Paragraphs 9 through 11 read: "Despite this, and attending a hour long screening interview at White Oaks on January 15, he was refused admission there on January 22."
"'We were told this was because he was on medication for depression,' Ms Killeney said.
"'They said this was against their policy, as they would not be equipped to deal with him if he collapsed because of this while in their care. They told us that he could be put on a different drug and he might be admitted the following Thursday'."
30 September 2008
By Sue Doherty
The family of a Buncrana man who knifed himself to death say they were left on their own after he discharged himself from hospital.
Social worker Miriam Killeeny gave evidence last Friday afternoon in Carndonagh at the inquest into the death of her ex-husband Paudie Taylor on January, 24.
She described how, after losing his job as a taxi driver, Mr Taylor began to drink very heavily and became increasingly anxious about his mental health.
He went missing on Christmas Eve and was found at Lisfannon the next day. Ms Killeney said he called into Buncrana Garda station on Christmas Eve, complaining of hearing voices, but "was not dealt with". He told the family that he had intended to kill himself.
They brought him to Letterkenny General Hospital. Although staff were made aware of a history of mental health problems and suicide in Mr Taylor's family, Ms Killeney believes they did not take this into account enough.
Mr Taylor was allowed to discharge himself on January 7.
"The psychiatric consultant told me that, by discharging himself, Paudie had 'blotted his copybook'. I put it to him that Paudie needed to stay in the unit, until he was admitted to White Oaks. The consultant told me that he had carried out a psychiatric assessment on Paudie and he was 'fit to be discharged.'
After leaving hospital, Mr Taylor stayed with friend Donnie MacNeill, stayed off drink and enrolled in AA.
Despite this, and attending a hour long screening interview at White Oaks on January 15, he was refused admission there on January 22.
"We were told this was because he was on medication for depression," Ms Killeney said.
"They said this was against their policy, as they would not be equipped to deal with him if he collapsed because of this while in their care. They told us that he could be put on a different drug and he might be admitted the following Thursday."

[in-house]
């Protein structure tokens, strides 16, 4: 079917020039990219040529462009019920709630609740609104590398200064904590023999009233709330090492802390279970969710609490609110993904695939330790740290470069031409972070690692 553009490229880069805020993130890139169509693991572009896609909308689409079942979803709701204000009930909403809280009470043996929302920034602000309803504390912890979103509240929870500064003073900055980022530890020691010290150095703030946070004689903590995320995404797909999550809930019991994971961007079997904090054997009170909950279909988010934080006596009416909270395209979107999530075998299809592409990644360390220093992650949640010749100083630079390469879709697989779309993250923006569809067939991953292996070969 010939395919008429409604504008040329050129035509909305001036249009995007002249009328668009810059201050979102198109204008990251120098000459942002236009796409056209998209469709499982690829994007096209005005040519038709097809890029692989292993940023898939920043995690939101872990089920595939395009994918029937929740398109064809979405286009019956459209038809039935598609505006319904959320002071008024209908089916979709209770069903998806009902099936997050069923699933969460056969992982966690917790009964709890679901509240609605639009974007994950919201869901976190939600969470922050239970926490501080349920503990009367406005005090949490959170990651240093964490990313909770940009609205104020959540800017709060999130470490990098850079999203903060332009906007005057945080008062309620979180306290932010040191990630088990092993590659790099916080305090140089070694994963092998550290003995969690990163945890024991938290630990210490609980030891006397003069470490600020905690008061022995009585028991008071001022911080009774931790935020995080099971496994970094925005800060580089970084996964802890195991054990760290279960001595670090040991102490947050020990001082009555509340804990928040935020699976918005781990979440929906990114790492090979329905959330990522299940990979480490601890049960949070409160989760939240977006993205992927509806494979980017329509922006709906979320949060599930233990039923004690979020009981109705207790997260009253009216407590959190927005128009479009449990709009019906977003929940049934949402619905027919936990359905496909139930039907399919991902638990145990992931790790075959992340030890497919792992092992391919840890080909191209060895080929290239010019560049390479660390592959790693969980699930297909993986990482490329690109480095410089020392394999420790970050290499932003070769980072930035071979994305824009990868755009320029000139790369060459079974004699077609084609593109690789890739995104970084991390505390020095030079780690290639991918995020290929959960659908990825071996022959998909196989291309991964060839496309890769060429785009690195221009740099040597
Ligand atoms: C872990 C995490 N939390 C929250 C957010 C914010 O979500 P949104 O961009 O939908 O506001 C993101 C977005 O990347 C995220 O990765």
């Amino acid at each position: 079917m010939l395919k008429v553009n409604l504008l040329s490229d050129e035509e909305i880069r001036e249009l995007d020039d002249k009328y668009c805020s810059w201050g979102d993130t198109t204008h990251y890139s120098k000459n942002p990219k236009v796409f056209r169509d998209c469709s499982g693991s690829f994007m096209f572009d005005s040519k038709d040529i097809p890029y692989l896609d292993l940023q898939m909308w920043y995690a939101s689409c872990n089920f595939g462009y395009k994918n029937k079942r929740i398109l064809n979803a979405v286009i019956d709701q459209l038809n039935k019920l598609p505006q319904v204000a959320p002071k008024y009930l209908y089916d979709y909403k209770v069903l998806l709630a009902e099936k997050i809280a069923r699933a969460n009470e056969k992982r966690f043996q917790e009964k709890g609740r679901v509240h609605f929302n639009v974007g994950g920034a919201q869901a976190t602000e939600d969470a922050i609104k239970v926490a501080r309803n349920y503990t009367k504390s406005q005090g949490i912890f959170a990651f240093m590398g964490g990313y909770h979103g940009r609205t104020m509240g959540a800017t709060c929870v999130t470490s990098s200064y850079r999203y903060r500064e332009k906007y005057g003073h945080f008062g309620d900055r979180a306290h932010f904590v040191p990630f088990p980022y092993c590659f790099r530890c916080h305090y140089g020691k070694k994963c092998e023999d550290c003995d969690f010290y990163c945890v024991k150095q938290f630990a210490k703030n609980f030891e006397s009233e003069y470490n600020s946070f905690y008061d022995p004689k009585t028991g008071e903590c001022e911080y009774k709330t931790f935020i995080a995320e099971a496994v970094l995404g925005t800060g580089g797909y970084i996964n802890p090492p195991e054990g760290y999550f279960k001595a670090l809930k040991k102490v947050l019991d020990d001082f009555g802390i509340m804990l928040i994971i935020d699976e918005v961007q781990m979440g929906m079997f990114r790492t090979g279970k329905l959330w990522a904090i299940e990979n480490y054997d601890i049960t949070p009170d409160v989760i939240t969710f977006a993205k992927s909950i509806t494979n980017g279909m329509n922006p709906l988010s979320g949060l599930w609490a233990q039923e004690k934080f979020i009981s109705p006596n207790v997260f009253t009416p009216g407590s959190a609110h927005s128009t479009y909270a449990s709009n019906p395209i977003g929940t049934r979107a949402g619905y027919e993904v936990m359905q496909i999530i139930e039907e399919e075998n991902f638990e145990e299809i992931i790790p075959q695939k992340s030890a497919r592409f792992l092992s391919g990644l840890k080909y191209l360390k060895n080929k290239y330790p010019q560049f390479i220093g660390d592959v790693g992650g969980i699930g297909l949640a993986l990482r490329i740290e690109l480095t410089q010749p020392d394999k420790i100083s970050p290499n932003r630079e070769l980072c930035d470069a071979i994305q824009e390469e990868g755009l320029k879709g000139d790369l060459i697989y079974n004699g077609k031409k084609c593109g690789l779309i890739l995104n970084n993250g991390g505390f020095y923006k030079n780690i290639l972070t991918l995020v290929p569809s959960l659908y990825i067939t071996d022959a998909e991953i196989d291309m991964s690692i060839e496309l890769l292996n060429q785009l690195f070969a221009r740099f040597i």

She brought Mr Taylor to the consultant the next day, who told her to bring him to the family GP and ask for Librium.
"I asked him to contact our family doctor to discuss all this in the context of Paudie's family history but he said he did not want to contact our doctor directly. I did not feel it was my place to negotiate medication with a doctor."
She described Mr Taylor's state of mind as "highly distressed and agitated" at this stage. "He felt he was losing his mind."
Dr Seamus O'Domhnaill, who saw Mr Taylor in Buncrana the same day, said: "I was the weak link in the chain. I regarded Paudie more as a friend and a patient and I don't want this to happen again."
He said he only received a letter from Letterkenny on February 18, although Mr Taylor had discharged himself on January 7. "The first I knew of Paudie's family history was at the wake."
Donnie MacNeill described how he found Mr Taylor on the kitchen floor, with one of Mr MacNeill's chef's knives protruding from his chest and two more lying next to him.
After further evidence from police experts, the jury returned a verdict of death by self-inflicted wound.
The full article contains 541 words and appears in Journal Tuesday newspaper.
We’re adding a rider that there should be more co-operation between the medical authorities and support services,” the foreman also stated.
The coroner expressed his sympathies for Mr Taylor’s family. “We come across suicide far too often. The family may come to live with it, but they never get over it.
“There certainly seems to be a lack of joined-up thinking in cases like these. I myself had a similar problem with a patient on diazepam, though thankfully not with the tragic results we’ve seen here.
“I know Ms Killeney from her work in the social services. She is a very articulate woman, more articulate than most. And I also know Dr Seamie O’Domhnaill very well. If people like Miriam and Seamie can’t get the system to work for someone, then there is no hope for the rest of us.
“I am going to pass these depositions on to the relevant people and hope that they act on what they find. I will come back to you, Ms Killeney, when I hear from them.”
The full article contains 210 words and appears in Journal Tuesday newspaper.